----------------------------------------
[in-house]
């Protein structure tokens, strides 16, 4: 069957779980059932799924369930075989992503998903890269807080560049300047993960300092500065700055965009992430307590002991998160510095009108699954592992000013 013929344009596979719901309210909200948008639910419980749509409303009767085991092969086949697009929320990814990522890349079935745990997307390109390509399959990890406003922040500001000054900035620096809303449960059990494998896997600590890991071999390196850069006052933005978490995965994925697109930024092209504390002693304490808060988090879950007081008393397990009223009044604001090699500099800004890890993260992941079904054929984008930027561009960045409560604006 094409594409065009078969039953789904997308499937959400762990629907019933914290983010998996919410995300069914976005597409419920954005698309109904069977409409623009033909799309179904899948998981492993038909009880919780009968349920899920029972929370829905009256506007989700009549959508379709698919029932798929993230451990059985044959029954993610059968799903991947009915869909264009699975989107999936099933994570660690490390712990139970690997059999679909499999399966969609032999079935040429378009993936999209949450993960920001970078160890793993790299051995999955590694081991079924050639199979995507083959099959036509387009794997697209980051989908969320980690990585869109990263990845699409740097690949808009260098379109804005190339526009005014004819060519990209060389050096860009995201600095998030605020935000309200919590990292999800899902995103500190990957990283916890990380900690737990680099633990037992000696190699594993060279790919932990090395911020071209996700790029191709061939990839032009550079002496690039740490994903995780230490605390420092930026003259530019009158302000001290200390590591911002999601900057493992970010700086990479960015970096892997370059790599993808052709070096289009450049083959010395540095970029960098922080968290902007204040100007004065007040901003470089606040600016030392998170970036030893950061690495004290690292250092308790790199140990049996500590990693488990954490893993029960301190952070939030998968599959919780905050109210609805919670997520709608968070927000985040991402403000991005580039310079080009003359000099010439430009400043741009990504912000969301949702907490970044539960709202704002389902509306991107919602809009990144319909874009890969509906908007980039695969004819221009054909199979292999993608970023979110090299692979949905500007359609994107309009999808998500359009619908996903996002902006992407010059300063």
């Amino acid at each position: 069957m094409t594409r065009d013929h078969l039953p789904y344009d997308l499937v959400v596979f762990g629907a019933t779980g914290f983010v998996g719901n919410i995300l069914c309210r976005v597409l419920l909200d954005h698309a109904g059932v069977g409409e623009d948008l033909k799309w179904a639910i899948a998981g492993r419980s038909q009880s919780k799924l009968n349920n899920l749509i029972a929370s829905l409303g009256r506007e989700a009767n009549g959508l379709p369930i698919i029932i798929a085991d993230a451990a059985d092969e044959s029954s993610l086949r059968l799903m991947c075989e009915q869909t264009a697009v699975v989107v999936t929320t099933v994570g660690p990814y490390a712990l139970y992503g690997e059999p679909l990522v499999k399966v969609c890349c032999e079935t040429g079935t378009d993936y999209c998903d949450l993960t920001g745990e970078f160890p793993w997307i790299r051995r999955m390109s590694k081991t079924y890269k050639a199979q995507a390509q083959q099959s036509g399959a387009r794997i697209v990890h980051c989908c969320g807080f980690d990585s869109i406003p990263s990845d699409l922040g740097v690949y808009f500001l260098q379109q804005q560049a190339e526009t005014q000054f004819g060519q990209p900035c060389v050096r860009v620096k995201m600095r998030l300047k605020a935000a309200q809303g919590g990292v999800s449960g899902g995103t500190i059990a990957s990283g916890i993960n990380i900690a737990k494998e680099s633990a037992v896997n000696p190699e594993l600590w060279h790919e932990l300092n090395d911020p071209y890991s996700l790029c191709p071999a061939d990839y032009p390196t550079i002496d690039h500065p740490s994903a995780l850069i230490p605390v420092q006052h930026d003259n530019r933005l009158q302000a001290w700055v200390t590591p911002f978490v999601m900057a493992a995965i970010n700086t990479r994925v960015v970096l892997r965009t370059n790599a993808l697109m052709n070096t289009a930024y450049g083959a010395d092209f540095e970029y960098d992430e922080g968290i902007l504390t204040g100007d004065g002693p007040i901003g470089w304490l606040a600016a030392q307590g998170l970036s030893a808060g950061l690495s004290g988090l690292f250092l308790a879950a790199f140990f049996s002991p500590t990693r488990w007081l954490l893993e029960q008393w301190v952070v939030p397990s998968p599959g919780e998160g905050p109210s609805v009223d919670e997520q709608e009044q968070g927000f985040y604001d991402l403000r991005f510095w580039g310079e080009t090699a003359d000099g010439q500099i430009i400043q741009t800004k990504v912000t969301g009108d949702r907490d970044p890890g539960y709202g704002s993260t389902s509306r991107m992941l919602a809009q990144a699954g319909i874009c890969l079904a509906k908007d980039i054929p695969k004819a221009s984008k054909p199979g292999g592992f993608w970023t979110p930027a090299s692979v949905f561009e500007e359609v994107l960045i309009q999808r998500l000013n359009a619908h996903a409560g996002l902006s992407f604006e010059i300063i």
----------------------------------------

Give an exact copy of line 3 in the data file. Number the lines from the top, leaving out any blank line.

């Amino acid at each position: 069957m094409t594409r065009d013929h078969l039953p789904y344009d997308l499937v959400v596979f762990g629907a019933t779980g914290f983010v998996g719901n919410i995300l069914c309210r976005v597409l419920l909200d954005h698309a109904g059932v069977g409409e623009d948008l033909k799309w179904a639910i899948a998981g492993r419980s038909q009880s919780k799924l009968n349920n899920l749509i029972a929370s829905l409303g009256r506007e989700a009767n009549g959508l379709p369930i698919i029932i798929a085991d993230a451990a059985d092969e044959s029954s993610l086949r059968l799903m991947c075989e009915q869909t264009a697009v699975v989107v999936t929320t099933v994570g660690p990814y490390a712990l139970y992503g690997e059999p679909l990522v499999k399966v969609c890349c032999e079935t040429g079935t378009d993936y999209c998903d949450l993960t920001g745990e970078f160890p793993w997307i790299r051995r999955m390109s590694k081991t079924y890269k050639a199979q995507a390509q083959q099959s036509g399959a387009r794997i697209v990890h980051c989908c969320g807080f980690d990585s869109i406003p990263s990845d699409l922040g740097v690949y808009f500001l260098q379109q804005q560049a190339e526009t005014q000054f004819g060519q990209p900035c060389v050096r860009v620096k995201m600095r998030l300047k605020a935000a309200q809303g919590g990292v999800s449960g899902g995103t500190i059990a990957s990283g916890i993960n990380i900690a737990k494998e680099s633990a037992v896997n000696p190699e594993l600590w060279h790919e932990l300092n090395d911020p071209y890991s996700l790029c191709p071999a061939d990839y032009p390196t550079i002496d690039h500065p740490s994903a995780l850069i230490p605390v420092q006052h930026d003259n530019r933005l009158q302000a001290w700055v200390t590591p911002f978490v999601m900057a493992a995965i970010n700086t990479r994925v960015v970096l892997r965009t370059n790599a993808l697109m052709n070096t289009a930024y450049g083959a010395d092209f540095e970029y960098d992430e922080g968290i902007l504390t204040g100007d004065g002693p007040i901003g470089w304490l606040a600016a030392q307590g998170l970036s030893a808060g950061l690495s004290g988090l690292f250092l308790a879950a790199f140990f049996s002991p500590t990693r488990w007081l954490l893993e029960q008393w301190v952070v939030p397990s998968p599959g919780e998160g905050p109210s609805v009223d919670e997520q709608e009044q968070g927000f985040y604001d991402l403000r991005f510095w580039g310079e080009t090699a003359d000099g010439q500099i430009i400043q741009t800004k990504v912000t969301g009108d949702r907490d970044p890890g539960y709202g704002s993260t389902s509306r991107m992941l919602a809009q990144a699954g319909i874009c890969l079904a509906k908007d980039i054929p695969k004819a221009s984008k054909p199979g292999g592992f993608w970023t979110p930027a090299s692979v949905f561009e500007e359609v994107l960045i309009q999808r998500l000013n359009a619908h996903a409560g996002l902006s992407f604006e010059i300063i």